Today, Tx:Team celebrates Lymphedema Day and the work of therapists to serve those living with Lymphedema. Physical Therapists and Occupational Therapists perform really incredible work so that their patients regain the strength and confidence to live a life they thought was out of reach. One of our own therapists, Amy Rutherford, pursued a specialty in Lymphedema therapy early in her career, and today, we highlight the care and compassion that she provides to the residents of Frankfort, Indiana.
Amy works at IU Health Frankfort Hospital, located about an hour northwest of the state’s capitol, Indianapolis, in its more rural Clinton County. In her area, she mostly sees Lymphedema patients coming in with swelling of the lower extremities from COPD and diabetes. For Amy, she appreciates how simple lifestyle changes can greatly affect her patients and reduce the burden of Lymphedema on their lives.
Lymphedema is a diagnosis of body swelling that is caused from damage to the lymphatic system. Whereas healthy bodies can manage their fluids and dispose of waste properly, bodies with damaged lymph nodes can build up the fluid that would normally be filtered out. On the outside, we see that buildup of fluid looking like an arm or leg that’s been blown up like a balloon.
In early stages, Lymphedema is easily treatable and reversible. However, the signs of this stage are so subtle that they can be very difficult to detect. A patient might feel tight in clothing or they’ll need to loosen the notch of their wristwatch. By the time the body is noticeably swelling, Lymphedema has typically progressed into a lifelong chronic condition that can significantly interfere with someone’s quality of life.
How does Lymphedema affect a person’s life?
A swollen arm or leg can make it difficult for a person to get dressed in the morning because their body is heavier, and they might not fit in the clothes they usually wear. It can be more difficult to do some of life’s basic routines, like bathing, for example. Little things that we don’t think about in our everyday lives- like washing our feet- can suddenly become near impossible because it’s too straining to reach passed the swelling to the feet.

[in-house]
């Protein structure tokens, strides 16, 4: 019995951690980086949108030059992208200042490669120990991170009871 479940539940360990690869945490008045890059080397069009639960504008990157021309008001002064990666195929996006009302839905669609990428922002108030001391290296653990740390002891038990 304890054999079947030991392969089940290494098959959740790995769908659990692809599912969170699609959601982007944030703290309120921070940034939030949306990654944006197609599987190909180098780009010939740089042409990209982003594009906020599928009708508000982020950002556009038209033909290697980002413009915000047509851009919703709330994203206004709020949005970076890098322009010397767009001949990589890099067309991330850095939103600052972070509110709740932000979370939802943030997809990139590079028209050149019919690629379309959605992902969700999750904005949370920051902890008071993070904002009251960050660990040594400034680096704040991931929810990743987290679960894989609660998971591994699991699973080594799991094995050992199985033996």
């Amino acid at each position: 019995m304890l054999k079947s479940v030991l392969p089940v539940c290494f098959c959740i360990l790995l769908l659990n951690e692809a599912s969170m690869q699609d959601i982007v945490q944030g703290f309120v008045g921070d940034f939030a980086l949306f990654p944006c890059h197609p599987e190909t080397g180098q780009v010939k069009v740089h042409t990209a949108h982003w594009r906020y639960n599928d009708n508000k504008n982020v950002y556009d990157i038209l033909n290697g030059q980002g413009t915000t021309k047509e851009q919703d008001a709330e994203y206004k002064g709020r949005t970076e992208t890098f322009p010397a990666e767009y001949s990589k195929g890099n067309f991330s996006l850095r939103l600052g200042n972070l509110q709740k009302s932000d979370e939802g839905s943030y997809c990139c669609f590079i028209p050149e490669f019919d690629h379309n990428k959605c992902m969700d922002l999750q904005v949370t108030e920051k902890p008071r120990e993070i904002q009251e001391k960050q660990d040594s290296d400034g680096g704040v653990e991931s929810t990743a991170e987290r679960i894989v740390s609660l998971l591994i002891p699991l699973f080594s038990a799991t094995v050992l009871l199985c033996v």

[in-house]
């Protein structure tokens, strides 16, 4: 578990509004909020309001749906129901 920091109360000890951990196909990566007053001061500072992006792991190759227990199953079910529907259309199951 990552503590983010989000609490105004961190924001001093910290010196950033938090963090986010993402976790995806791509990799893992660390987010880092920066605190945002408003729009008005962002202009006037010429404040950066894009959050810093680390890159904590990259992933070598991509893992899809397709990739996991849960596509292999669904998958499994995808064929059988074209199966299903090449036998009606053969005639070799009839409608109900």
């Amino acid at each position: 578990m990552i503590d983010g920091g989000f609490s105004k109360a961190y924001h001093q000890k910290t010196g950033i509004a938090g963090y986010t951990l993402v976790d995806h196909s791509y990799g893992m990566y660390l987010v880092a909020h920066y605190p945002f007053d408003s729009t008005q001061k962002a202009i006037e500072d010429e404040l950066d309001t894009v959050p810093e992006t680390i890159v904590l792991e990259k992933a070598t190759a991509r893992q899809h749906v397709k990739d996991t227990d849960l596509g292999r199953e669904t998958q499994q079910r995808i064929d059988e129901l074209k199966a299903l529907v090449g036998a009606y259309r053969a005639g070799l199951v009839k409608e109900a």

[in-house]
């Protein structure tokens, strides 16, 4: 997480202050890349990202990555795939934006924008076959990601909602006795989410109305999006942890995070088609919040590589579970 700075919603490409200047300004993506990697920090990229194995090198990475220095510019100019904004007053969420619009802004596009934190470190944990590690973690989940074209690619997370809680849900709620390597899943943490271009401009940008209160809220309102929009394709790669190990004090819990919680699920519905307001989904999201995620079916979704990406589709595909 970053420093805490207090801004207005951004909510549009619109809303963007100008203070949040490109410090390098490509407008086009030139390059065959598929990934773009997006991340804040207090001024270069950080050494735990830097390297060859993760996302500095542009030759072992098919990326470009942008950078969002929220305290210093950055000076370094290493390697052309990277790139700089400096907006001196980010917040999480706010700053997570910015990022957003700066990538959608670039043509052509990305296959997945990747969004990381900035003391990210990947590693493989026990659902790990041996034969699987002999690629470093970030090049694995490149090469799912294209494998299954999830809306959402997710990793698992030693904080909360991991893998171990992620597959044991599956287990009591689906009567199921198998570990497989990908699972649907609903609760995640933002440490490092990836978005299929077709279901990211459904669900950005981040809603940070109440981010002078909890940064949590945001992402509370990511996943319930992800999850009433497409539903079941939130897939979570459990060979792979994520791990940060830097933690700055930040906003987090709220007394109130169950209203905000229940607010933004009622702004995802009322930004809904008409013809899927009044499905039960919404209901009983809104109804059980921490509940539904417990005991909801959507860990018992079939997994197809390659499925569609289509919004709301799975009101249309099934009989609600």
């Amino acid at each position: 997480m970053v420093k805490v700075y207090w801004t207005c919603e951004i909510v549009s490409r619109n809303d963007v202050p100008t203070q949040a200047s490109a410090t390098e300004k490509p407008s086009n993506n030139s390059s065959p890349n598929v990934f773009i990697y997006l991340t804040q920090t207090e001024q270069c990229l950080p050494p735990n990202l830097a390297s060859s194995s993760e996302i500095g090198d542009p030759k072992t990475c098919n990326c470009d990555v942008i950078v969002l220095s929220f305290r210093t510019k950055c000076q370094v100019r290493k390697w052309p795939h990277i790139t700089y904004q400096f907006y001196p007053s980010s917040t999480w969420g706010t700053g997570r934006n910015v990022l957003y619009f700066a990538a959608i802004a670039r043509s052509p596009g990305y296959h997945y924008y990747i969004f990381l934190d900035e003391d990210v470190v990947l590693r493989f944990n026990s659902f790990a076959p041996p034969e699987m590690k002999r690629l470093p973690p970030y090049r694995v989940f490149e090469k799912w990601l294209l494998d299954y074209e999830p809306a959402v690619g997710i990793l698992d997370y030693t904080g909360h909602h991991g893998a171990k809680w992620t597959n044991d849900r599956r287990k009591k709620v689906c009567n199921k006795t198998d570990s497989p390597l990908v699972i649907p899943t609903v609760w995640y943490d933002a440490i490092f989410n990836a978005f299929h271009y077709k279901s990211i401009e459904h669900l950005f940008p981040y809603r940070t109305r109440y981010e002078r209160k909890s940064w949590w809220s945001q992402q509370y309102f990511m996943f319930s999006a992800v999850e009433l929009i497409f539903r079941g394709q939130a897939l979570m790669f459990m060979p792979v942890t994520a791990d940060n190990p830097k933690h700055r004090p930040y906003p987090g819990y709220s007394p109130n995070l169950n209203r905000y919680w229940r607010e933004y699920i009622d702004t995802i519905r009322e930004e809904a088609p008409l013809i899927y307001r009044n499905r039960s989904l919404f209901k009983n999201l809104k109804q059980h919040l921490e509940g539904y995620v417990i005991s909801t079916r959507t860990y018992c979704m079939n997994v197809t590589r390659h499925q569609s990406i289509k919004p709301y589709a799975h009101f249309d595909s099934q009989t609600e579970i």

It’s not just a physical condition. You can imagine that not being able to fit in your normal clothes and going out in public with a large swollen arm could affect your self-confidence. And if you can no longer wash your feet, you probably feel less clean than you’d like to be. For these reasons, Lymphedema can take a toll on a person’s mental health. Feelings of embarrassment and depression can creep in and linger throughout the day.
Just about all superheroes don’t wear capes.
Day in and day out, Amy is committed to making her patients feel healthy and great about themselves. She provides not only her expertise, but also compassion for her patients’ lives. When a patient arrived unable to properly clean himself, she knelt down to wash his feet. Really wash his feet of likely weeks of grime. “Cleaning a patient,” she says, “is work that really creates a bond. It’s work that reminds you of the biblical act of washing feet to show your care for another.” Encouraging patients to use proper soap and lotions, like Dove and Eucerin, and getting them to be a little more active in their day has undoubtedly improved the lives of many. We remember how simple, yet genuine care can impactfully change lives.
So today, we thank Amy Rutherford for almost twenty years of work in her field. Lymphedema is a debilitating and frustrating condition that can bring a lot of pain into patients’ lives. Therapists like Amy, who have committed themselves to treating Lymphedema, offer support that restores independence and dignity to those they serve.
Amy is just one of our Certified Lymphedema Therapists. We are thankful for all our CLTs and the work they do.